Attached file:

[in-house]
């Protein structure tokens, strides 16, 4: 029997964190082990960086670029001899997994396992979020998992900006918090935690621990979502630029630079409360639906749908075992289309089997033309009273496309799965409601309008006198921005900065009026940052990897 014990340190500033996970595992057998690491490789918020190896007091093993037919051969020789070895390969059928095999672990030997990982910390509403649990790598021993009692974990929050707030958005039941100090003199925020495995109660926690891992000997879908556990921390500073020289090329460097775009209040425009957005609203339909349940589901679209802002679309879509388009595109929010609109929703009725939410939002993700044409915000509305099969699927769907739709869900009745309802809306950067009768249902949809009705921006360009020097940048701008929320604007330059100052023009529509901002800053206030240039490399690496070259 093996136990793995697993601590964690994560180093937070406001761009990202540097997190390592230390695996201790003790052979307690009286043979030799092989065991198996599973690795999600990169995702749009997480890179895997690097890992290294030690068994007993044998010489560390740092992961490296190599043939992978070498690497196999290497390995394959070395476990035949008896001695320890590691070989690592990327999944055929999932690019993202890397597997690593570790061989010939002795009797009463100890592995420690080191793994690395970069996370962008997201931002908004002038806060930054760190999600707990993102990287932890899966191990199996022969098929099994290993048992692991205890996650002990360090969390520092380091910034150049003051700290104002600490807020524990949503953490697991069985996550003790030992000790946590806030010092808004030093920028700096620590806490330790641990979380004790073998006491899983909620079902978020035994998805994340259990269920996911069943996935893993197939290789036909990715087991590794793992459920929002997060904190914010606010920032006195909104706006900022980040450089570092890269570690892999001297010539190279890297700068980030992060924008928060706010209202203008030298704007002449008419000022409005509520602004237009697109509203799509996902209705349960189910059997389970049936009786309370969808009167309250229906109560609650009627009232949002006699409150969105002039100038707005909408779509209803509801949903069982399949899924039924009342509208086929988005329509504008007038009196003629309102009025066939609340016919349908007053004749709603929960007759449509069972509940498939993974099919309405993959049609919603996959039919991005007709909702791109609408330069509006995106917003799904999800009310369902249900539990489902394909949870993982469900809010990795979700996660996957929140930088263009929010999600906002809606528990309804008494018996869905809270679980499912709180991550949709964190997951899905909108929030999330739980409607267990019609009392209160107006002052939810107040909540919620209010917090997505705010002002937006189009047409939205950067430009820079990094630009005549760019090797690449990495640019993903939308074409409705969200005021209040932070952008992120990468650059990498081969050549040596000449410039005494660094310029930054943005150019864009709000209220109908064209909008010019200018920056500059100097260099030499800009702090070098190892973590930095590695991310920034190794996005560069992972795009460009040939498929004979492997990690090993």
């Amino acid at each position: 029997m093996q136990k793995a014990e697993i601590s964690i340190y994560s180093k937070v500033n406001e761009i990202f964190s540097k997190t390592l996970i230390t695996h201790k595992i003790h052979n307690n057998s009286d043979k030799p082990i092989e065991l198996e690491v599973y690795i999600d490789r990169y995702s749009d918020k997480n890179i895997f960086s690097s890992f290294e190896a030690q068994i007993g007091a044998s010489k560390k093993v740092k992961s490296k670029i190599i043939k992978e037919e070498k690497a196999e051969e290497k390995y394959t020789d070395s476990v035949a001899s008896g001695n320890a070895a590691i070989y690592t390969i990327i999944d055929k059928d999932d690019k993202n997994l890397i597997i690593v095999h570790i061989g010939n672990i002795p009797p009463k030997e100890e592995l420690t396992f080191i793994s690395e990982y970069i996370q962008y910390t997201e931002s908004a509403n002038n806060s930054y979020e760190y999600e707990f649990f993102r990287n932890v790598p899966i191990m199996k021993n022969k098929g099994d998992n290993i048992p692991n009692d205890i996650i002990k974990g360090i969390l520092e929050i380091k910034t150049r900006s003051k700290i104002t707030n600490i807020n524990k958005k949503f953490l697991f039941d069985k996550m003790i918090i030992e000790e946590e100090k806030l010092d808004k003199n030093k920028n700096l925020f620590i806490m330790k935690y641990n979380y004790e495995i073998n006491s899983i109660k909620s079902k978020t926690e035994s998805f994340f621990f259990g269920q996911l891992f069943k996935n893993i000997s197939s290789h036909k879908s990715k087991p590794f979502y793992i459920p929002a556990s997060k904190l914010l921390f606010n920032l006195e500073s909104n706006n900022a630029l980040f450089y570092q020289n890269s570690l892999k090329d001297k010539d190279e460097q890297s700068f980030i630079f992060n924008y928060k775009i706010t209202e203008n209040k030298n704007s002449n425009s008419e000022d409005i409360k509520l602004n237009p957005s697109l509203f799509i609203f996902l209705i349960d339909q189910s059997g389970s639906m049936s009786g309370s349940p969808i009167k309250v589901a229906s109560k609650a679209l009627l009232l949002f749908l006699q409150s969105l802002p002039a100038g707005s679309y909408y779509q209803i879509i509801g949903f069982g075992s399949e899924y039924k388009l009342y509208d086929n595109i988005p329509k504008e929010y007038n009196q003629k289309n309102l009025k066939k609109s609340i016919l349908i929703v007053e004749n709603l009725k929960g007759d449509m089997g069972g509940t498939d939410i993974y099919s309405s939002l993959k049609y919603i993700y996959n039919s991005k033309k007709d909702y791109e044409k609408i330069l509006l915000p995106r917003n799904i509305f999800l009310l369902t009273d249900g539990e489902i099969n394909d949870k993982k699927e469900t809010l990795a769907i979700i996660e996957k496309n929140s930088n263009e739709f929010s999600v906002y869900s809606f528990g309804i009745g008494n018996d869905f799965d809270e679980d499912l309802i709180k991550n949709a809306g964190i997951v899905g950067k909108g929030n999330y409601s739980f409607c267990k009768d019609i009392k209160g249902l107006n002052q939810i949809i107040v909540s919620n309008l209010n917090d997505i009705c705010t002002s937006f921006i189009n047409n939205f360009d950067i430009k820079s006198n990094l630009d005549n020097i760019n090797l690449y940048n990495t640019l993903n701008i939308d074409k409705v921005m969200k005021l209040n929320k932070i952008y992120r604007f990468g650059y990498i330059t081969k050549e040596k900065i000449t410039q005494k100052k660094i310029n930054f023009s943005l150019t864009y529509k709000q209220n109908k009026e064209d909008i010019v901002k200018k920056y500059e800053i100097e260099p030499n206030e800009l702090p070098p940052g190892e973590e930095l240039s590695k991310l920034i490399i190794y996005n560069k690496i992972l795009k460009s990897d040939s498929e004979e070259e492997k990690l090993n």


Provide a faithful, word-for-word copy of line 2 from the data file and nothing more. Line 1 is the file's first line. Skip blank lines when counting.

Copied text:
């Protein structure tokens, strides 16, 4: 029997964190082990960086670029001899997994396992979020998992900006918090935690621990979502630029630079409360639906749908075992289309089997033309009273496309799965409601309008006198921005900065009026940052990897 014990340190500033996970595992057998690491490789918020190896007091093993037919051969020789070895390969059928095999672990030997990982910390509403649990790598021993009692974990929050707030958005039941100090003199925020495995109660926690891992000997879908556990921390500073020289090329460097775009209040425009957005609203339909349940589901679209802002679309879509388009595109929010609109929703009725939410939002993700044409915000509305099969699927769907739709869900009745309802809306950067009768249902949809009705921006360009020097940048701008929320604007330059100052023009529509901002800053206030240039490399690496070259 093996136990793995697993601590964690994560180093937070406001761009990202540097997190390592230390695996201790003790052979307690009286043979030799092989065991198996599973690795999600990169995702749009997480890179895997690097890992290294030690068994007993044998010489560390740092992961490296190599043939992978070498690497196999290497390995394959070395476990035949008896001695320890590691070989690592990327999944055929999932690019993202890397597997690593570790061989010939002795009797009463100890592995420690080191793994690395970069996370962008997201931002908004002038806060930054760190999600707990993102990287932890899966191990199996022969098929099994290993048992692991205890996650002990360090969390520092380091910034150049003051700290104002600490807020524990949503953490697991069985996550003790030992000790946590806030010092808004030093920028700096620590806490330790641990979380004790073998006491899983909620079902978020035994998805994340259990269920996911069943996935893993197939290789036909990715087991590794793992459920929002997060904190914010606010920032006195909104706006900022980040450089570092890269570690892999001297010539190279890297700068980030992060924008928060706010209202203008030298704007002449008419000022409005509520602004237009697109509203799509996902209705349960189910059997389970049936009786309370969808009167309250229906109560609650009627009232949002006699409150969105002039100038707005909408779509209803509801949903069982399949899924039924009342509208086929988005329509504008007038009196003629309102009025066939609340016919349908007053004749709603929960007759449509069972509940498939993974099919309405993959049609919603996959039919991005007709909702791109609408330069509006995106917003799904999800009310369902249900539990489902394909949870993982469900809010990795979700996660996957929140930088263009929010999600906002809606528990309804008494018996869905809270679980499912709180991550949709964190997951899905909108929030999330739980409607267990019609009392209160107006002052939810107040909540919620209010917090997505705010002002937006189009047409939205950067430009820079990094630009005549760019090797690449990495640019993903939308074409409705969200005021209040932070952008992120990468650059990498081969050549040596000449410039005494660094310029930054943005150019864009709000209220109908064209909008010019200018920056500059100097260099030499800009702090070098190892973590930095590695991310920034190794996005560069992972795009460009040939498929004979492997990690090993």